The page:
First published on LinkedIn, click here to see it and comments added by others.
There was a really informative independent publication circulated by the Sunday Times on 3rd November 2019 from Raconteur.net entitled “The Future CFO” – it can be accessed on line here. Articles included the inevitable discussions and views on Digital Transformation, AI and Machine Learning. What took my eye though was a thought provoking article on “Fighting CFO burnout” by Azadeh Williams.
As finance professionals know, the heat is really on the CFO at the moment. So many factors are piling the pressure on and this only seems to be increasing week-on-week. The uncertainty caused by Brexit, accelerating technology changes, the need to cut costs. No wonder so many CFOs are stressed and approaching burnout.
The article referred to gives examples of CFOs who have experienced stress and burnout and the impact this has had on them. As you would expect, there is no silver bullet that takes stress away but there are ways of managing the situation.
Beyond the CFO
Whilst this article concentrates on the CFO, what we also need to consider is the impact that a stressed CFO has on the other members of the Finance Team. It is almost inevitable that any stress being experienced by the CFO will be transferred to the Finance Team as a whole, not just the direct reports. Ultimately, the CFO relies upon the team to provide him with the information he needs to guide the CEO and the organisation.
What we have experienced in the past is the scenario where we are contacted by a senior member of the Finance Team who is working at the coal face and is frustrated (and stressed) by their job. This often has the following symptoms:
- They do not feel valued – whilst they are highly qualified, they are stuck performing low level manual tasks and unable to show their full potential
- Long hours – theyare continually working long hours with large activity spikes at period end,quarter end and year end
The second issue, that of long hours, is expected in the finance community whether you are a CFO or a Group Financial Controller. However, whilst it goes with the territory, working long hours due to inefficiencies of process or technology is neither clever nor justified. This is the bit that sometimes goes underneath the radar of a busy CFO, especially if they are less approachable to staff due to stress.
The first symptom, feeling undervalued, is equally as frustrating. The CFO is in a position to ensure that, as an individual within that role, that they are valued. In this respect, the relationship with the CEO is critical, something highlighted within the article. However, it is also critical that the Finance Team in its entirety is similarly perceived within the organisation i.e. seen as a valued business partner. There is a survey referenced within the article (Korn Ferry – CFO Pulse Survey 2018) shown below:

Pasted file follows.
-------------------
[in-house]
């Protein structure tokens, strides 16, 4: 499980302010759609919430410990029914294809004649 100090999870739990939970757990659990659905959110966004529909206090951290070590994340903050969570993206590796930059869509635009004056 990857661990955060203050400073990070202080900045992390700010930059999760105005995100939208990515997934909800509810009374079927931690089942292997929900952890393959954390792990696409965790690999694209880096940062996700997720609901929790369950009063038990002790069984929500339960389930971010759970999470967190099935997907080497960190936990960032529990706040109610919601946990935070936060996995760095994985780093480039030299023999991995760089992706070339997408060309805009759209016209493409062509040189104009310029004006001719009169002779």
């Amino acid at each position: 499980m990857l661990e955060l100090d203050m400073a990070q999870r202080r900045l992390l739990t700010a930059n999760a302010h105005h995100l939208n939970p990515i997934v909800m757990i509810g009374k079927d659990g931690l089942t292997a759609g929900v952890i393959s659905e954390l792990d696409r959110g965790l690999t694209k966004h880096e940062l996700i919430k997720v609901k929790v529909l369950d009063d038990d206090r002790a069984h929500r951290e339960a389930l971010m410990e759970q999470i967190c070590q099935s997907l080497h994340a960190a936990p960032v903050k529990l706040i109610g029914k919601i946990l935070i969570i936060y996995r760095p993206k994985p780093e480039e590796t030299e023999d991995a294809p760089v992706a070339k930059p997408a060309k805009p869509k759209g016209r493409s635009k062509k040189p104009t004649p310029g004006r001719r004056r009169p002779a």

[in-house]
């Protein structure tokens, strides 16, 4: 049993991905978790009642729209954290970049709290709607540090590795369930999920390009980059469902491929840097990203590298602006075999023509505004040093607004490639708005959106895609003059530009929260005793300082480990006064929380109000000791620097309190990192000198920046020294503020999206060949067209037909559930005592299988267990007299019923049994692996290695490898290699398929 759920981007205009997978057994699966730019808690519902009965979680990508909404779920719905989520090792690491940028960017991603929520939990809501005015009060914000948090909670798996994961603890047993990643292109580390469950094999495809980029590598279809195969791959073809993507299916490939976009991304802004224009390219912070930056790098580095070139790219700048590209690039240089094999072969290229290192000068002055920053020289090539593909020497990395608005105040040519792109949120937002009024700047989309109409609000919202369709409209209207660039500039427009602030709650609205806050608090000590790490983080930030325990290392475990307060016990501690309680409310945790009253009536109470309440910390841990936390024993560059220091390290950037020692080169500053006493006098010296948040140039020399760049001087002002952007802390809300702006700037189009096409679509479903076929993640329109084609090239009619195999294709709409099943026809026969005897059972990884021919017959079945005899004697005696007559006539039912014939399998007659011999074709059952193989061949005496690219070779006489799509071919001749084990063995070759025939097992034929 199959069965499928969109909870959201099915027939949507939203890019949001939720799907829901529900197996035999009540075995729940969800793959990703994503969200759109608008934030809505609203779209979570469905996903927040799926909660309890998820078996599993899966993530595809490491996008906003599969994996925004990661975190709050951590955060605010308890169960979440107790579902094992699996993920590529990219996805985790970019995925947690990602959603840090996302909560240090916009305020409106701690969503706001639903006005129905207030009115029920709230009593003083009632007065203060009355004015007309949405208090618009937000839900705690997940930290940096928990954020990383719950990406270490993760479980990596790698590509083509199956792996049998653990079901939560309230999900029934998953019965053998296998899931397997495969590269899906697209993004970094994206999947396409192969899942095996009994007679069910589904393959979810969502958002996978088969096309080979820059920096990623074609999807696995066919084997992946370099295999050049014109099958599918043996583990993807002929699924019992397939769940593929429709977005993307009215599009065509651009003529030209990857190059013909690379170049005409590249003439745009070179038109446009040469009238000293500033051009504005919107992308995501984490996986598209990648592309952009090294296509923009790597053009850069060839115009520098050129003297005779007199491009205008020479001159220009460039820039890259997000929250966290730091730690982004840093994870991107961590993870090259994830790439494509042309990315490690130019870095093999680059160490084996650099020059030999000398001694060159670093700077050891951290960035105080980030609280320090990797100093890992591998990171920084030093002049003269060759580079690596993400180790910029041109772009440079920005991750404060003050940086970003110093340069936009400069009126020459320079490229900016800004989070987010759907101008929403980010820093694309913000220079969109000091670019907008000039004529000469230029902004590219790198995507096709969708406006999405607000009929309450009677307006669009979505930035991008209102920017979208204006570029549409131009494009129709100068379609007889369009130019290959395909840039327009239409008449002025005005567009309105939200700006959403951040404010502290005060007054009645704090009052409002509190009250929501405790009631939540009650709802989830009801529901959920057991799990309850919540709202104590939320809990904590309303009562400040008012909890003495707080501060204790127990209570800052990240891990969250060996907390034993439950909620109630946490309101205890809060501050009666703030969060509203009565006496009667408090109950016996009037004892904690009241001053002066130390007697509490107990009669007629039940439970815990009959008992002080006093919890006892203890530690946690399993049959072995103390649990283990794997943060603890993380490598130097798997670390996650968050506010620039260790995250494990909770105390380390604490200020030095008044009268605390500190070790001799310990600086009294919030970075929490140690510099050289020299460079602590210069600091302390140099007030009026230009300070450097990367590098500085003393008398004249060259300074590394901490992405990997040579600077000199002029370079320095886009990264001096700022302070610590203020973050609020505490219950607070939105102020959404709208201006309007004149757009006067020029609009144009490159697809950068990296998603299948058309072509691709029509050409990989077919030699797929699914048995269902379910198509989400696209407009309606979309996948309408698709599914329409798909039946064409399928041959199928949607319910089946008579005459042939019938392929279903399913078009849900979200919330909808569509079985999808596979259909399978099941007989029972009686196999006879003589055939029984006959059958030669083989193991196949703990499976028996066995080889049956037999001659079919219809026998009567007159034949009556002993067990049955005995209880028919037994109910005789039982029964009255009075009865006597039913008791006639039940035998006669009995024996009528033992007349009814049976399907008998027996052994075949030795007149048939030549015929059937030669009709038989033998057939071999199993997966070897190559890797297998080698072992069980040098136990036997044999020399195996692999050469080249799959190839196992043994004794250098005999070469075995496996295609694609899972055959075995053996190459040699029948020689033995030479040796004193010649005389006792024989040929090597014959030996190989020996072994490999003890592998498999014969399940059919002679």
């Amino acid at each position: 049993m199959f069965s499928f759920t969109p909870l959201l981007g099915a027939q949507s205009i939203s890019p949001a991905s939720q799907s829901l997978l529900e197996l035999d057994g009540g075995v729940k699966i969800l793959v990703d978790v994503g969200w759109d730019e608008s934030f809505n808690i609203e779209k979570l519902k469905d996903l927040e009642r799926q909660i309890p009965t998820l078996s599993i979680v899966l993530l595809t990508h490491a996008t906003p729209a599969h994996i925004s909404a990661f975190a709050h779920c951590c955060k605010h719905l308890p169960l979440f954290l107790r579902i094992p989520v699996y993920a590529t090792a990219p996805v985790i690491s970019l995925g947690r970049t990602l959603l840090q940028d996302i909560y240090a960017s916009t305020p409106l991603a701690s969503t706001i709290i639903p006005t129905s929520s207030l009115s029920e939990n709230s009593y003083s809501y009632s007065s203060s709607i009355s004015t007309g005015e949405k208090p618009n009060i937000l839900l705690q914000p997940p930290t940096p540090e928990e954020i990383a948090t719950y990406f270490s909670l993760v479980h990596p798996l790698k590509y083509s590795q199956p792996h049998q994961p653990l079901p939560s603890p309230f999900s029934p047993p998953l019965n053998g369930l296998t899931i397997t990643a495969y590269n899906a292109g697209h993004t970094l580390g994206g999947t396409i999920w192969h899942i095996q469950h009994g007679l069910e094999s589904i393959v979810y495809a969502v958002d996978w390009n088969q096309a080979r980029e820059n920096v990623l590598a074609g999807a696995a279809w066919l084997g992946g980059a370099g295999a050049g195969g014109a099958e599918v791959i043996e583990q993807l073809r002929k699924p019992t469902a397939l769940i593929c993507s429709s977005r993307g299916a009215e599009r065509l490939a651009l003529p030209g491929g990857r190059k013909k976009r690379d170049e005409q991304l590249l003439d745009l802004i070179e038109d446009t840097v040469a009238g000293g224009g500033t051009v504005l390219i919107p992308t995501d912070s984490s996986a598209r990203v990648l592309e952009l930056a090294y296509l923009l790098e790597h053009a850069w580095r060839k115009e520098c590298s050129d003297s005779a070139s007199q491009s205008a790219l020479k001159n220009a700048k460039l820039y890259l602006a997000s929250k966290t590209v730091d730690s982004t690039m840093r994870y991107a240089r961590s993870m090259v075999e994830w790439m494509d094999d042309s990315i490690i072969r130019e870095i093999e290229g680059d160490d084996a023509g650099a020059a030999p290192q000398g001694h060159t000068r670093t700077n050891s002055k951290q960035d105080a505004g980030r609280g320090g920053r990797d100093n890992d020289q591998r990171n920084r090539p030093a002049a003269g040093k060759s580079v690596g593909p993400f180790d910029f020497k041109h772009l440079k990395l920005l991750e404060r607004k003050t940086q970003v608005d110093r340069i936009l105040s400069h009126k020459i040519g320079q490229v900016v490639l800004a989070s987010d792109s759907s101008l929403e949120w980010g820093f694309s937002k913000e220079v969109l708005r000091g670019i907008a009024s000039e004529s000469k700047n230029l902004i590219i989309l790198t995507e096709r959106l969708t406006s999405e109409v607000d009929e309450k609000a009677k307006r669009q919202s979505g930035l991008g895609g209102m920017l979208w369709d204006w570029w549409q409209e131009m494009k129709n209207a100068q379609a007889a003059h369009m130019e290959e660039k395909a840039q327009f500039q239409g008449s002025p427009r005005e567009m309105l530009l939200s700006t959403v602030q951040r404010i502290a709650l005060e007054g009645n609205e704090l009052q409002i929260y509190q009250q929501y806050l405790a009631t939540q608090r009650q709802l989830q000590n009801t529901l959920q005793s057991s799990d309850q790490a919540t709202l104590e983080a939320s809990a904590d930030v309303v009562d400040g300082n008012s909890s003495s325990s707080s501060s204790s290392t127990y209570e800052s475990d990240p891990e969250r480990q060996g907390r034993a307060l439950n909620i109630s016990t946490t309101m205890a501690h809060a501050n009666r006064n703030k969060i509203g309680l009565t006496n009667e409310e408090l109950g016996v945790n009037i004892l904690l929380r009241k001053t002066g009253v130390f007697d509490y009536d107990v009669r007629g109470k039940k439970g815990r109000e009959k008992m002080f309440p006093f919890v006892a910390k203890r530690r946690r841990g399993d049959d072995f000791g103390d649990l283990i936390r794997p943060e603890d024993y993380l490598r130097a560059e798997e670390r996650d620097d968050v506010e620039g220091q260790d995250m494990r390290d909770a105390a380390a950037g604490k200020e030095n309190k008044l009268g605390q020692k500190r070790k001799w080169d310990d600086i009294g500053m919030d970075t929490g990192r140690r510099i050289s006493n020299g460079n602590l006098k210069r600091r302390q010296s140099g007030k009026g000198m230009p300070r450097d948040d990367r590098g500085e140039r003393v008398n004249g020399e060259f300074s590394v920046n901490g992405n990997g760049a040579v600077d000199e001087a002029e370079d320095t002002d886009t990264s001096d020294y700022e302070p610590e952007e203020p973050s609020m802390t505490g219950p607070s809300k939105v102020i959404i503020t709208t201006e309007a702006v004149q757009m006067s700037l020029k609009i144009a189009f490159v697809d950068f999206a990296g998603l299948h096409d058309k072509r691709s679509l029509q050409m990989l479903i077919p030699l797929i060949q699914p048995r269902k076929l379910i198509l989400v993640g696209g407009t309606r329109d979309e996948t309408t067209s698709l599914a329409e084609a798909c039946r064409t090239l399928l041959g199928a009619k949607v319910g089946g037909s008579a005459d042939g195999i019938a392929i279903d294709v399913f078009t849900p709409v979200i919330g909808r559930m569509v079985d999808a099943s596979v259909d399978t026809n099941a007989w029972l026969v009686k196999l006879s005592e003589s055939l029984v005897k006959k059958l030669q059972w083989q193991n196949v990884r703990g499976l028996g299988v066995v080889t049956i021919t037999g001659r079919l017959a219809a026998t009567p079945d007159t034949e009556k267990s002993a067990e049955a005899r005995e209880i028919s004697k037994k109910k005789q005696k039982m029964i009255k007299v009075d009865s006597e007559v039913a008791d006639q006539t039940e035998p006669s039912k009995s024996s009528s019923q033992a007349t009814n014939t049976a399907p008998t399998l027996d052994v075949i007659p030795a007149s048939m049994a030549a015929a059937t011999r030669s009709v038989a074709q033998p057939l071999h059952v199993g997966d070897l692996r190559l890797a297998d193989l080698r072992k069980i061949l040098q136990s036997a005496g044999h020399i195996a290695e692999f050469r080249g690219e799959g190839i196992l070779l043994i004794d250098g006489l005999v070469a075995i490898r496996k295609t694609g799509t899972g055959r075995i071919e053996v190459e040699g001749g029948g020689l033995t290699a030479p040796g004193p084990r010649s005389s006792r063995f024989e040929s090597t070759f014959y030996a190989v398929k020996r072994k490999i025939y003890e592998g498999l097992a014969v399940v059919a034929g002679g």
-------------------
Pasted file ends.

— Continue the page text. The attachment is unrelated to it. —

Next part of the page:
This shows that 18% of CFOs surveyed saw a ‘lack of organisational alignment’ as the “Number one thing that keeps CFOs up at night” and 15% as ‘aligning finance with the overall business strategy. Both of these appear to back up the issue of how the Finance Team is perceived.
Relieving the Stress – get the basics right
Quite interestingly, nowhere in the survey does it mention advanced technology (AI or Machine Learning). We know that it was a 2018 survey but we think this is significant as this is not what keeps the CFOs we know awake at night.
In our experience of working with Finance Teams across multiple industry sectors, many organisations are still struggling to deliver the ‘basic’ processes efficiently and effectively. By ‘basic’ we mean the six core processes;
- Transaction recording
- ERP Close
- Group Close (Consolidation)
- Report & Analyse
- Budget, Plan & Forecast
The first, transaction recording, is potentially the most long term to solve as it often requires a new ERP solution or a re-implementation. Quick wins can be achieved in the other five processes, from ‘Close to Disclose’. This is often where the talent within finance sits, those paid for their qualifications and capability to add insight and value. When they are stifled by a lack of time or lack of tools, this is where the frustration sets in and attrition rates increase.
Again, going back to the article and the survey, ‘resistance to changes’ by the company, the CEO and the board adds up to a staggering 29%. This goes a long way to explaining why many organisations still have old legacy systems with inefficient processes. A consequence, CFOs are fearful of ‘retaining top talent’ who will naturally migrate to organisations where they are valued and can develop and show their capability and reach their full potential.
The need to transform
This brings us back to the wellbeing of the CFO and the Finance Team. If the stress levels are to be managed and burn out avoided, then many Finance Teams need to transform – it is no longer an option. This transformation can be broken down into three key steps that the CFO needs to take:
- sell the vision for the need to change to the CEO, the board and the company as a whole
- as a key stakeholder, overseeing and selecting the right technology platform
- ey stakeholder, ensuring transformation is delivered
Whilst this will not ensure you recruit and retain top talent, it will certainly help build your ‘employee brand’. More importantly, the wellbeing of the CFO and the Finance Team can be significantly improved. Perhaps then the CFO will have a sleepless night worrying about AI and Machine Learning!